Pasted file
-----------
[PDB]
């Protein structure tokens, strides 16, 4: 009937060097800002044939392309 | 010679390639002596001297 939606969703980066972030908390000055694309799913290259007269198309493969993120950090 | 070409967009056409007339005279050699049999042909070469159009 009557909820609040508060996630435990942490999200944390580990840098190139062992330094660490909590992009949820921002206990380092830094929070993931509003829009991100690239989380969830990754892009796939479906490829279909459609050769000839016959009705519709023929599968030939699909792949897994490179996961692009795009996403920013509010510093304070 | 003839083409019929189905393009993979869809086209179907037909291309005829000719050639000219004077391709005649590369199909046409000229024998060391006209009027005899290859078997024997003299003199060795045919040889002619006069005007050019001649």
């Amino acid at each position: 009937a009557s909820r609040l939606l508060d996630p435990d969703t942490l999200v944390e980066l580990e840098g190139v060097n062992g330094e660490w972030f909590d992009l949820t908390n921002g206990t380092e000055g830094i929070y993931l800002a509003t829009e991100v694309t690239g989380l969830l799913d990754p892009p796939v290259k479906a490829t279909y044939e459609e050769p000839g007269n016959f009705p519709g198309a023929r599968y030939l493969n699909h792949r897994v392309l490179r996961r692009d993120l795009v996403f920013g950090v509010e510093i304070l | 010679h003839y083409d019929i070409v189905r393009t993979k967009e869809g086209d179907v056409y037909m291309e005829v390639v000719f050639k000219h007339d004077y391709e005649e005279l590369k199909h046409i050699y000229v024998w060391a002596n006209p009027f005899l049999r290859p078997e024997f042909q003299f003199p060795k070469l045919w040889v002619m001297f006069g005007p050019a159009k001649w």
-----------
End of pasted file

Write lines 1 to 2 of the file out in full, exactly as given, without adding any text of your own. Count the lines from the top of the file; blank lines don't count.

[PDB]
């Protein structure tokens, strides 16, 4: 009937060097800002044939392309 | 010679390639002596001297 939606969703980066972030908390000055694309799913290259007269198309493969993120950090 | 070409967009056409007339005279050699049999042909070469159009 009557909820609040508060996630435990942490999200944390580990840098190139062992330094660490909590992009949820921002206990380092830094929070993931509003829009991100690239989380969830990754892009796939479906490829279909459609050769000839016959009705519709023929599968030939699909792949897994490179996961692009795009996403920013509010510093304070 | 003839083409019929189905393009993979869809086209179907037909291309005829000719050639000219004077391709005649590369199909046409000229024998060391006209009027005899290859078997024997003299003199060795045919040889002619006069005007050019001649």